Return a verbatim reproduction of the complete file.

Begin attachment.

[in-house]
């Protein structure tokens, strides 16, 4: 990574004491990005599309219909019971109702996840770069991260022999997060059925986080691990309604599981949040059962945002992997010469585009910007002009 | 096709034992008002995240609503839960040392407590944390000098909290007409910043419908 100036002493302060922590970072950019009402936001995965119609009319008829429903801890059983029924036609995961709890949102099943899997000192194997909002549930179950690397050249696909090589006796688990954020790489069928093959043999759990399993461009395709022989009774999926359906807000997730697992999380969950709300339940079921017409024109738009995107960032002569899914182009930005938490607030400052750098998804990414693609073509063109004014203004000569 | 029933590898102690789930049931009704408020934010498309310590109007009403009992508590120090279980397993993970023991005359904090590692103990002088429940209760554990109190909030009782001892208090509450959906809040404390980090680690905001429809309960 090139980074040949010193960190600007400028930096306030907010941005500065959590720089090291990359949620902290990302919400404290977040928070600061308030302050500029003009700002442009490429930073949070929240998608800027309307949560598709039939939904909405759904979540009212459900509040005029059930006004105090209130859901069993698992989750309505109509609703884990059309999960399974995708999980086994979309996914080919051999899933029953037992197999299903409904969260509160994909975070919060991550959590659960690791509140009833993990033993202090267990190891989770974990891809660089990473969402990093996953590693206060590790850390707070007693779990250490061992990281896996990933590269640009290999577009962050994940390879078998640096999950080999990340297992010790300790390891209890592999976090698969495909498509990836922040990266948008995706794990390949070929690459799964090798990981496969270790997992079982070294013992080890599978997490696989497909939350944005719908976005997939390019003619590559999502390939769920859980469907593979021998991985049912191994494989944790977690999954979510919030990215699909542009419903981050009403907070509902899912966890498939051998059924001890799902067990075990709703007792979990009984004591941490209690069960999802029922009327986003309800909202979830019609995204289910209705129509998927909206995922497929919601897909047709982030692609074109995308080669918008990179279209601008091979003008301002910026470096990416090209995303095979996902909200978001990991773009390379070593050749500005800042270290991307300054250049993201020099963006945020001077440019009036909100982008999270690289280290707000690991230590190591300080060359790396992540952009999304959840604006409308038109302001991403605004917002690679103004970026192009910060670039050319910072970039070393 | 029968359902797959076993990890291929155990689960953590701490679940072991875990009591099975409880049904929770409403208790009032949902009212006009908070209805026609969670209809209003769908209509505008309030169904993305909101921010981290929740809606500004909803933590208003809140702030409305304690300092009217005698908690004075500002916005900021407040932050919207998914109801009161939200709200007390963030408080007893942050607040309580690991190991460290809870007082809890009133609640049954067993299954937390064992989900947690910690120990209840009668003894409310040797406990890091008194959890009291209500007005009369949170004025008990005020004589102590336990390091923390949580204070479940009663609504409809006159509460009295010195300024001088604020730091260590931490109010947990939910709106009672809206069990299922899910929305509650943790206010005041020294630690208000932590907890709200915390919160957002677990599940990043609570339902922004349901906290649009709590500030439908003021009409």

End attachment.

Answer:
[in-house]
């Protein structure tokens, strides 16, 4: 990574004491990005599309219909019971109702996840770069991260022999997060059925986080691990309604599981949040059962945002992997010469585009910007002009 | 096709034992008002995240609503839960040392407590944390000098909290007409910043419908 100036002493302060922590970072950019009402936001995965119609009319008829429903801890059983029924036609995961709890949102099943899997000192194997909002549930179950690397050249696909090589006796688990954020790489069928093959043999759990399993461009395709022989009774999926359906807000997730697992999380969950709300339940079921017409024109738009995107960032002569899914182009930005938490607030400052750098998804990414693609073509063109004014203004000569 | 029933590898102690789930049931009704408020934010498309310590109007009403009992508590120090279980397993993970023991005359904090590692103990002088429940209760554990109190909030009782001892208090509450959906809040404390980090680690905001429809309960 090139980074040949010193960190600007400028930096306030907010941005500065959590720089090291990359949620902290990302919400404290977040928070600061308030302050500029003009700002442009490429930073949070929240998608800027309307949560598709039939939904909405759904979540009212459900509040005029059930006004105090209130859901069993698992989750309505109509609703884990059309999960399974995708999980086994979309996914080919051999899933029953037992197999299903409904969260509160994909975070919060991550959590659960690791509140009833993990033993202090267990190891989770974990891809660089990473969402990093996953590693206060590790850390707070007693779990250490061992990281896996990933590269640009290999577009962050994940390879078998640096999950080999990340297992010790300790390891209890592999976090698969495909498509990836922040990266948008995706794990390949070929690459799964090798990981496969270790997992079982070294013992080890599978997490696989497909939350944005719908976005997939390019003619590559999502390939769920859980469907593979021998991985049912191994494989944790977690999954979510919030990215699909542009419903981050009403907070509902899912966890498939051998059924001890799902067990075990709703007792979990009984004591941490209690069960999802029922009327986003309800909202979830019609995204289910209705129509998927909206995922497929919601897909047709982030692609074109995308080669918008990179279209601008091979003008301002910026470096990416090209995303095979996902909200978001990991773009390379070593050749500005800042270290991307300054250049993201020099963006945020001077440019009036909100982008999270690289280290707000690991230590190591300080060359790396992540952009999304959840604006409308038109302001991403605004917002690679103004970026192009910060670039050319910072970039070393 | 029968359902797959076993990890291929155990689960953590701490679940072991875990009591099975409880049904929770409403208790009032949902009212006009908070209805026609969670209809209003769908209509505008309030169904993305909101921010981290929740809606500004909803933590208003809140702030409305304690300092009217005698908690004075500002916005900021407040932050919207998914109801009161939200709200007390963030408080007893942050607040309580690991190991460290809870007082809890009133609640049954067993299954937390064992989900947690910690120990209840009668003894409310040797406990890091008194959890009291209500007005009369949170004025008990005020004589102590336990390091923390949580204070479940009663609504409809006159509460009295010195300024001088604020730091260590931490109010947990939910709106009672809206069990299922899910929305509650943790206010005041020294630690208000932590907890709200915390919160957002677990599940990043609570339902922004349901906290649009709590500030439908003021009409």